How do you type numbers though?

Having spent a week back on a "normal" 65% board, I have concluded that these tiny, weirdo split boards are the best and I'm probably done exploring keyboards for now.

The main reasons for this conclusion are:

  • You really notice the reduced hand movement when you don't have it
  • On these boards, I make fixable, predictable errors. With my hands moving around so much on a normal board, I make weird mistakes all day
  • More relaxed, open posture. Again, you don't notice how closed your chest and shoulders are until you get used to sitting with them open

There's a steep learning curve though. When I first started on split, column stagger keyboards (a 3x6 crkbd), I did hours on until I was proficient with it. Once I knew where everything was, I moved to to practice typing real words.

It wasn't for a long time that I was comfortable enough to start thinking about using something like this for work, and it wasn't until I moved down to 3x5 and really concentrated on personalising my firmware that I did that. It wouldn't be possible without the Miryoku approach.

Miryoku is based on the concept of layers, which I have written about before. The easiest way to think of layers is in terms of how the shift key works. When you press "a", you get an "a". When you press "shift-a" you get "A". With a layer, pressing one of your layer keys and "a" might get you a "[" or a "/". And that's it.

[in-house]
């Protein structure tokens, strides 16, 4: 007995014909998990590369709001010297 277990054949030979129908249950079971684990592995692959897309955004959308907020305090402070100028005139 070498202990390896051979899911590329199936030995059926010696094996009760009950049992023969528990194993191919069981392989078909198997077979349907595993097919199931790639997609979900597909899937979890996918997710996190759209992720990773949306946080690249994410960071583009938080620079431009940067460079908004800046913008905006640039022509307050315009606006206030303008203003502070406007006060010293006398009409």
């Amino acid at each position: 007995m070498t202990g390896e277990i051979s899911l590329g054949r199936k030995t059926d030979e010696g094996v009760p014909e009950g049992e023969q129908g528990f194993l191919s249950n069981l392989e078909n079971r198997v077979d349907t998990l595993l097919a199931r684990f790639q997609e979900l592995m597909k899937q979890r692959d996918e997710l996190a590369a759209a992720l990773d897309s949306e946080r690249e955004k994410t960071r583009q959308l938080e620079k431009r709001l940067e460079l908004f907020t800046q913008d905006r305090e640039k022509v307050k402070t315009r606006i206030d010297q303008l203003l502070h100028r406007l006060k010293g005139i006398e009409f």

Another important concept in Miryoku is mod and layer tapping. Your mod keys (ctrl, alt, cmd, shift) rely on holding a key down whilst tapping another. If you tap them, they don't do anything. So what if, when you tapped "a", it made an "a", but when you held it it worked like left ctrl? Windows users might be thinking "OK, how do I ctrl-a then?" and my answer for that is "when I hold ', that acts like right ctrl" - homerow mods only really work when they're symmetrical, so you don't get these issues. The only thing to learn then is thinking ahead to which mod shortcut you need so you know which hand to press mods on. It doesn't take long for your frequently-used combinations to become second nature.

The only exception here is shift. Sometimes you need to type WHOLE WORDS IN CAPS, and this becomes incredibly flaily when you have to constantly switch which hand is using shift. Caps lock is a pain, so I also have a mod tap on escape so I can have shift on thumbs and type whole words in caps when I need to (this is used quite a bit in programming languages; more than in general writing/messaging/email).

That's all very well and good, but how does it land in practice? Here's a carousel showing my maps and what I need to do to activate them. Some people go way more minimalist than this, but I've found this approach works very well for me. My accuracy when typing on this layout is incredibly high when compared to a normal row-stagger board.

I just made this carousel thing today, and I have been kinda lazy with it. If it doesn't work for you and you feel like it should (i.e your browser is up-to-date), I would be grateful if you'd let me know some details of your setup.

  • Default
  • Mods
  • Homerow
  • Nav
  • Media
  • Symbols
  • Num
  • Fun

And that hopefully explains it. It probably seems like a lot of work, and there's a good reason for that. Maybe it even seems like too much work, but that's really down to the individual.

For me, the reduction in hand movement, improved accuracy and renewed approach to how to make firmware that is truly for me, has been more than worth it. I spend a lot of time making software that works as well as I can, for as many people as I can. It feels strange (and pleasant) to make something that is solely for my use, and it doesn't matter at all if someone else is able to use it.